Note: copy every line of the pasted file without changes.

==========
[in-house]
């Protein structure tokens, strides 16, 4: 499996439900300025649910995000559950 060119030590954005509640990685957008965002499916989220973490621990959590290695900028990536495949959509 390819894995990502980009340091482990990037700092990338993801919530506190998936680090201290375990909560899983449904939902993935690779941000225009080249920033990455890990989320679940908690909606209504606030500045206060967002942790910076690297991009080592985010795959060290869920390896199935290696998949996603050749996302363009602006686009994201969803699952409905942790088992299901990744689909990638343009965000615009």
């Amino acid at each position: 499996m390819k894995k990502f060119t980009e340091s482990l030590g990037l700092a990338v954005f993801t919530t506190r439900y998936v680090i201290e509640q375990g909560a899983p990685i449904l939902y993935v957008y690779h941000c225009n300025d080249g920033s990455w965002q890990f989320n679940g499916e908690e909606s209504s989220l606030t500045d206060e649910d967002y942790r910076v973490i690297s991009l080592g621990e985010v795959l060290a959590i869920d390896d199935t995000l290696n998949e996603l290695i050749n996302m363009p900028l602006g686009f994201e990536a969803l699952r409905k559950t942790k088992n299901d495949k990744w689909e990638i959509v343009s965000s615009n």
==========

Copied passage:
[in-house]
């Protein structure tokens, strides 16, 4: 499996439900300025649910995000559950 060119030590954005509640990685957008965002499916989220973490621990959590290695900028990536495949959509 390819894995990502980009340091482990990037700092990338993801919530506190998936680090201290375990909560899983449904939902993935690779941000225009080249920033990455890990989320679940908690909606209504606030500045206060967002942790910076690297991009080592985010795959060290869920390896199935290696998949996603050749996302363009602006686009994201969803699952409905942790088992299901990744689909990638343009965000615009």
């Amino acid at each position: 499996m390819k894995k990502f060119t980009e340091s482990l030590g990037l700092a990338v954005f993801t919530t506190r439900y998936v680090i201290e509640q375990g909560a899983p990685i449904l939902y993935v957008y690779h941000c225009n300025d080249g920033s990455w965002q890990f989320n679940g499916e908690e909606s209504s989220l606030t500045d206060e649910d967002y942790r910076v973490i690297s991009l080592g621990e985010v795959l060290a959590i869920d390896d199935t995000l290696n998949e996603l290695i050749n996302m363009p900028l602006g686009f994201e990536a969803l699952r409905k559950t942790k088992n299901d495949k990744w689909e990638i959509v343009s965000s615009n």